Thursday, September 23, 2010

And Then Life Changed...

20 years ago this morning, Sept. 23, 1990, I woke up feeling "great"! (See caveat here.) I had recently turned 18, was a month into my freshman year at college and feeling very grown up. What a bright future lay ahead of me as I mapped out my special education degree with an emphasis in deaf education. Little did I know that on this day my life would take a dramatic change.

It's 2010 now and I'm 38. Those college days are over half a lifetime ago for me. I've fought "swiss cheese" memory for the past 20 years, with ongoing short term memory dysfunction. (Over a 20-year span, that adds up to a lot of memories of important things like my kids' childhood landmarks that I have not written down lost for the long term as well). But that day, Sept. 23, 1990, is seared into my memory.

My first hint that anything was wrong was mid-afternoon when I tried to take a quick little trot up the short knoll from the grassy flat behind my dorm. Just a few months before I had impressed high school classmates with the speed I could dash the distance of the football field, but today I was winded by this tiny little jog and couldn't catch my breath for 15 minutes. How strange! And what was this overwhelming exhaustion after such a simple excursion? Maybe I needed to put away the books and take a nap on this lazy Sunday afternoon?

The nap only seemed to make me feel worse. On the way to church that night, it was clear that I was "coming down with something" when I drew my knee up to my face and found my face so hot that it left a red mark on my leg. The group I had ridden with could tell just how sick I was by the end of service and skipped our normal junk food run to drive me back to the dorm, weak, shivering, shaking, teeth chattering. I collapsed into bed and don't remember much of the next month. I made it to most of my classes, pushed through homework in survival mode and SLEPT and SLEPT and SLEPT.

I was constantly nauseated and the only foods I could stomach from the cafeteria were cottage cheese, bacon bits and tomatoes, and an occasional bagel with cream cheese. I had sudden aversion to most other foods. (To this day I will not happily touch a raisin, something I had regularly enjoyed snacking on prior to getting sick.) About half the campus seemed to have the same "bug". Many were diagnosed with mono. Everyone else seemed pretty much back on their feet with regular eating and sleeping patterns within 2-3 weeks. My fevers and pain and mental muddiness lingered all semester. (I eventually learned of a few other students who had dropped out of school due to this illness, but I did not know that at the time.) It seemed I alone suffered an immune system unable to do it's job and shake this thing that had been going around.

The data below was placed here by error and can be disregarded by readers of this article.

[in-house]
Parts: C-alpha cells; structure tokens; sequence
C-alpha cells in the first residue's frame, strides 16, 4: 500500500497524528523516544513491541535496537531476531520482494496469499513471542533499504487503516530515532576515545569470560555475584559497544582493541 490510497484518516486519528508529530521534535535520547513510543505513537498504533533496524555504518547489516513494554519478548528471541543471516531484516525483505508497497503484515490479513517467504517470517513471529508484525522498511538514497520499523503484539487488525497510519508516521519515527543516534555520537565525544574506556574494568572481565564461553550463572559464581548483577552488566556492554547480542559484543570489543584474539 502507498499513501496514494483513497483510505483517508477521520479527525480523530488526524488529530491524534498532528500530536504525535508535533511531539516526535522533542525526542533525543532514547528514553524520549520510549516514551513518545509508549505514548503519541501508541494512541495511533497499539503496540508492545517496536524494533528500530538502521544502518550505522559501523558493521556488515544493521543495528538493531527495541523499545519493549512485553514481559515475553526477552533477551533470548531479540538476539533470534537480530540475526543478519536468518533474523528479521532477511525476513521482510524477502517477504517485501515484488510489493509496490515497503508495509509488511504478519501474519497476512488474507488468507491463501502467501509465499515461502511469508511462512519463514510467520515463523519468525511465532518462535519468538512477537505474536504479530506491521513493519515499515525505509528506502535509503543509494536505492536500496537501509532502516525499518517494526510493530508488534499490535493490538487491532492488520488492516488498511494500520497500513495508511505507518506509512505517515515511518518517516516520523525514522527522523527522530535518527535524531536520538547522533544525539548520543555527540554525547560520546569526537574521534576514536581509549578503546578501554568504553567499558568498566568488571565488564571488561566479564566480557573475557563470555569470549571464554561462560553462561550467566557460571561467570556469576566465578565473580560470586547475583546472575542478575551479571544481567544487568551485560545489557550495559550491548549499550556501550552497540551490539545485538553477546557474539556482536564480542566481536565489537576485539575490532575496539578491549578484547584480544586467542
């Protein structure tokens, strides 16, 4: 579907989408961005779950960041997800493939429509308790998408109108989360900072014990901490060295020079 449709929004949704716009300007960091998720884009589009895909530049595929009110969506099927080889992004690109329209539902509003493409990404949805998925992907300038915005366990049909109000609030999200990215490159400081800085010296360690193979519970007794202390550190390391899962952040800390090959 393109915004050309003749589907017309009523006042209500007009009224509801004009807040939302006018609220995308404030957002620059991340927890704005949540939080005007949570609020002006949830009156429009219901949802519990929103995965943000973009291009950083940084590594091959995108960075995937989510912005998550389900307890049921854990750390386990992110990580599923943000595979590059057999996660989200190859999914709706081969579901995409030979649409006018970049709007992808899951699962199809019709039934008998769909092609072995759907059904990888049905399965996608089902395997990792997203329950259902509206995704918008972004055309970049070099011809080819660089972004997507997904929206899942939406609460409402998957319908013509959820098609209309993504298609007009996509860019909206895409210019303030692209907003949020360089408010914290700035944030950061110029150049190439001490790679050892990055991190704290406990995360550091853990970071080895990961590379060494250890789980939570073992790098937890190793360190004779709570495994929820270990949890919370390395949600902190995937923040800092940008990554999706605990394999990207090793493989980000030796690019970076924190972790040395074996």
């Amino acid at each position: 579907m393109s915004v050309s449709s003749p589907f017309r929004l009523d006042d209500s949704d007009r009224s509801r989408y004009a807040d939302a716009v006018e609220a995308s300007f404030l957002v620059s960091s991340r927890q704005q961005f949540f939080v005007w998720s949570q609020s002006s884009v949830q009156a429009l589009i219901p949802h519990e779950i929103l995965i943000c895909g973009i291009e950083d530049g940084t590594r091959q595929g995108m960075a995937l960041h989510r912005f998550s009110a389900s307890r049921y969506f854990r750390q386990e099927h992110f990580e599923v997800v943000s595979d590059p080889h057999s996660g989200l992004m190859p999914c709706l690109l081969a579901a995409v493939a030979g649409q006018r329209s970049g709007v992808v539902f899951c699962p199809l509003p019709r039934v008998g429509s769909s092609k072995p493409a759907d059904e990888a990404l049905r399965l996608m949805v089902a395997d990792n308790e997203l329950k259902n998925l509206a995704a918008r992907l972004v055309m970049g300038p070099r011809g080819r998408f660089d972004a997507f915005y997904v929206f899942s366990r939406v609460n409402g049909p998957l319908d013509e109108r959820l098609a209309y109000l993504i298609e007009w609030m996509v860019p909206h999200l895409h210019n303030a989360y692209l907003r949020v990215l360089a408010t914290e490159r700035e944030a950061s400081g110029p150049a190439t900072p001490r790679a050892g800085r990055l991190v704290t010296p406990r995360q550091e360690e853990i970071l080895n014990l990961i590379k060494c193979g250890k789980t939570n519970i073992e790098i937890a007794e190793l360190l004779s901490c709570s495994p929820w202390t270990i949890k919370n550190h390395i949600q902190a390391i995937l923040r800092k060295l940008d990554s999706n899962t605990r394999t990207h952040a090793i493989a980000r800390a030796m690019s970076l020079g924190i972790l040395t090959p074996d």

In God's grace, I met Rick in the midst of those very dark days. My only real memories of those next months revolve around hours spent with him. The night I met him stands out (Oct. 20) stands out mostly because I turned him down for his invitation to go out for coffee (I don't drink coffee) but ended up getting stuck talking with one of his room mates until midnight that night and was so sick the following week for my foolish late hours. Rick had played it smooth and actually asked a whole group of us out in hopes of getting to know me and I had been the only one to decline so he ended up taking a group of several of my friends out that night and he got food poisoning from his nachos at Denney's!